These are the bands that let us down in 2013

We list the most disappointing records & musical moments of the year.

Daft Punk
This hasn’t been a bad year for music. For some of us here at Cult MTL‘s Music Team, narrowing our favourite albums down to a Top 10 was tough (but we did it — see our picks here). Plenty of great shows went down in Montreal, too. But there are always disappointments. Here’s a list of the records and shows that really let us down:
Lorraine Carpenter: 2013 has had its share of strange surprises, from perfectly formed newbs like Savages to Bowie coming out of retirement with a decent record and Suede resurfacing, sounding just like they did in the mid ’90s — wish I could say the same for Mazzy Star, whose comeback record was a total snoozefest. It’s also been a disappointing year for follow-up albums by bands who put out great predecessors (the Knife, Justin Timberlake, the Weeknd, Anna Calvi etc., etc.), for debut LPs that I wanted to be way better (Sky Ferreira and Charli XCX) and for anticipated albums that never saw the light of day (Azealia Banks, Angel Haze, Jonny Pierce). But Of Montreal making a country record? That was my musical low of the past 365 days.
Johnson Cummins: The worst experience I had all year was attending and working at the ramshackle clusterfuck known as the Rockfest festival, held this past summer in Montebello. Two days of tortuously predictable metal and horrendously tepid mall punk in conditions that included standing ankle-deep in human waste. Too many injustices to even mention here, but it’s safe to say it was just a complete shit show — literally. (Read more Johnson-on-Rockfest here.)
Olivier Lalande: Neko Case’s The Worse Things Get, The Harder I Fight,  The Harder I Fight, The More I Love You. After such timeless, classic albums as 2002’s Blacklisted and 2006’s Fox Confessor Brings the Flood, the plaid shirt diva’s current cycle is a hard one to get into. Much like 2009’s frigid Middle Cyclone, The Worse Things Get abandons the country inflexions of yore in favour of a run-of-the-mill, grungy rock that doesn’t serve her voice or her songs. Moments like “Night Still Comes” and “Man” do show some improvement, songwriting-wise, but the treatment—overproduced, boxy—leaves much to be desired. And outpourings of good intentions like “Nearly Midnight, Honolulu,” about a child shunned by an exhausted mom, suggest her storytelling skills are not what they used to be.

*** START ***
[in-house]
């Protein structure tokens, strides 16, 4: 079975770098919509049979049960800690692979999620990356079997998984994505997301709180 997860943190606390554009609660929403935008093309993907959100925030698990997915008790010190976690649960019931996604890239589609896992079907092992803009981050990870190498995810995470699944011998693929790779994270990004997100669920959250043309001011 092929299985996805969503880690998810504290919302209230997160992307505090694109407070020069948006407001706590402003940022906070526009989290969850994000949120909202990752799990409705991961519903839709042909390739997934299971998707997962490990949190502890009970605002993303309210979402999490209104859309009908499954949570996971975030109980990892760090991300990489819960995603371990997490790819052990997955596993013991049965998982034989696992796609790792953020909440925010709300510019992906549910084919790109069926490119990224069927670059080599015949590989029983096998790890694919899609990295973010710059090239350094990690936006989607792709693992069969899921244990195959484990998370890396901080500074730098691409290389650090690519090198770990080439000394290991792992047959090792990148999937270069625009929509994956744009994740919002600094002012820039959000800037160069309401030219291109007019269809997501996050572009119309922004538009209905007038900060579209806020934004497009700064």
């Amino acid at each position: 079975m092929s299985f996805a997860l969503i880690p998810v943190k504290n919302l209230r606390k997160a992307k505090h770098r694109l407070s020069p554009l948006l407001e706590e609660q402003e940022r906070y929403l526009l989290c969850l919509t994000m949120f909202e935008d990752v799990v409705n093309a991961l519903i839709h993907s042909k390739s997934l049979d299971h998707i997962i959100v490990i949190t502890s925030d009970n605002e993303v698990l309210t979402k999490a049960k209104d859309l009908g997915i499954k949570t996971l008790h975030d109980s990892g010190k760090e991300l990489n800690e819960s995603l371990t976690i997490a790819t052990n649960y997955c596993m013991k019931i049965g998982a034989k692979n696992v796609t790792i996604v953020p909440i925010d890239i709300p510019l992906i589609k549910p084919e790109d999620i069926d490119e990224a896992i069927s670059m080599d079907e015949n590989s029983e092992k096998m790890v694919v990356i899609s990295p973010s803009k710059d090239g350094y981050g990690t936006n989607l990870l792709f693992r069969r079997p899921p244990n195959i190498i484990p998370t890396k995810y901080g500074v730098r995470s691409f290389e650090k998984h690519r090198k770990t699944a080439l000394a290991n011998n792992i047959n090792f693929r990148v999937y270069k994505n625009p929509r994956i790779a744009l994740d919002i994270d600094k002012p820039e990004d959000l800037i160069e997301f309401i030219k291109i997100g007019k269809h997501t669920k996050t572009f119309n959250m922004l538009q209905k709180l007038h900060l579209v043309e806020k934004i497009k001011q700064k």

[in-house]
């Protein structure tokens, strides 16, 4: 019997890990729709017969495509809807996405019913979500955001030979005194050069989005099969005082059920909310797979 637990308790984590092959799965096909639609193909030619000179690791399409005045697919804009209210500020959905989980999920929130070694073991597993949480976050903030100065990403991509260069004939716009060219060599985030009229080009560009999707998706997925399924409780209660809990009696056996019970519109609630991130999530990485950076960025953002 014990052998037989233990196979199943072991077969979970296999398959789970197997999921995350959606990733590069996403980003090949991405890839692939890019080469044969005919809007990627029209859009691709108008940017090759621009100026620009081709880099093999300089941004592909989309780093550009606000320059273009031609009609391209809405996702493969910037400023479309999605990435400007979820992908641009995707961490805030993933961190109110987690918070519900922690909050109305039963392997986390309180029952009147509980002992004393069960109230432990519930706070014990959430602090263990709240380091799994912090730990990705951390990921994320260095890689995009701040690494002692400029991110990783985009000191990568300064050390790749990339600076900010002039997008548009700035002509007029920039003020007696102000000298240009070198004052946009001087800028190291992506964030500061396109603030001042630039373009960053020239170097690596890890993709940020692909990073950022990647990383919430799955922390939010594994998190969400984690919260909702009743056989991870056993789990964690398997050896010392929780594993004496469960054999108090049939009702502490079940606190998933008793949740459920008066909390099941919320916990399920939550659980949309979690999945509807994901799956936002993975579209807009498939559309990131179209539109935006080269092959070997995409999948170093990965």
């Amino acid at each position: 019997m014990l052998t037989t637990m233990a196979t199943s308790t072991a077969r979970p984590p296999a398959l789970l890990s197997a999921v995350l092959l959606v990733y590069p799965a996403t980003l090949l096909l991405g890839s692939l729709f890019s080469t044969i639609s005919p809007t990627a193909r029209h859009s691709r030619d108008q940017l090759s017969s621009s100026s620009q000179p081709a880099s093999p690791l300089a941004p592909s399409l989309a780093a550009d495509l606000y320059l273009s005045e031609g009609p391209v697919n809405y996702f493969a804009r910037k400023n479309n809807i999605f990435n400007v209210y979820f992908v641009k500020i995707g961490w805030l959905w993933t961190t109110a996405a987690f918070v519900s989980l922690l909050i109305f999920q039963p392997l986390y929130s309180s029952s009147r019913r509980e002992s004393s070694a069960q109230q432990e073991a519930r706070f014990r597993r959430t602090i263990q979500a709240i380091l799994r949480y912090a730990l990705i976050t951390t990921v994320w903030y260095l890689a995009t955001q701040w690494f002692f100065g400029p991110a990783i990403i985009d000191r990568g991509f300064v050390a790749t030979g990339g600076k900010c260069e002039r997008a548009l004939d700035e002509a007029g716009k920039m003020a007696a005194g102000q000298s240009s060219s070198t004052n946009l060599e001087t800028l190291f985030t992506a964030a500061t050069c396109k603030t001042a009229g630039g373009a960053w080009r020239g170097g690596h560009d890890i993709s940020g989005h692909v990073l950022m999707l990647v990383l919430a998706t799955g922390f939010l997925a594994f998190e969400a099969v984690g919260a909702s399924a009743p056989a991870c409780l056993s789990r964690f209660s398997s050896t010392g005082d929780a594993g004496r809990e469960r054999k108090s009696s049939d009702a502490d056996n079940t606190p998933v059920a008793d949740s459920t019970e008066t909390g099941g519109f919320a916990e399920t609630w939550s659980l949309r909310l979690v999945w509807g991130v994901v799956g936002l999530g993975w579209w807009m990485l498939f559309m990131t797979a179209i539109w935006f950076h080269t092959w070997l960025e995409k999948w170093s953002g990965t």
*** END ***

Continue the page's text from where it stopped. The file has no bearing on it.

lady gagaErik Leijon: Lady Gaga’s Artpop. Neither artful nor poppy, outside of her comical over- pronunciation of the German word “kunst.” Abrasive techno-bleats that never capture the heights of her earlier hits (which weren’t all bad), and serve as a cautionary tale for what happens when you become obsessed with trying to redefine the parameters of pop, over, say, writing songs to match those ambitions. This bloated vanity project of overwrought electro- showtunes is meant to represent something much grander, but it’s impossible to say what. The usually sure-footed Gaga comes across as more of a klutz than a kunst on this one.
Darcy MacDonald: What does it really matter if I tell you that Yeezus went straight from the womb to the tomb, or that Magna Carta Holy Grail left the listener dryer than parchment paper, no chaser? That’s still nothing to be disappointed about. Disappointment presupposes expectation. Like most people who consider themselves music fans, as opposed to music consumers, I went out of my way to trump disappointment by avoiding whatever I expected to suck, only getting burned once or twice along the way. It makes the job of critic a lot easier that way. I mean, shit, Em put out a sequel album and it’s amazing. Who saw that coming? Disappointment is for amateurs. Either love it or leave it alone.
Mike Sallot: Daft Punk’s Random Access Memories. In their noble attempt to “give life back to music” by using live instrumentation and analogue recording techniques, the robots created a bloated mega-budget, ’70s-style prog-disco odyssey that failed to live up to the incredible early promise of infectious lead single “Get Lucky.” Taken as an exercise in creativity (and marketing), RAM remains an interesting experiment, but not one that I have felt much like revisiting since its release last spring. Never have I tried to love an album like I tried to love this one. ■

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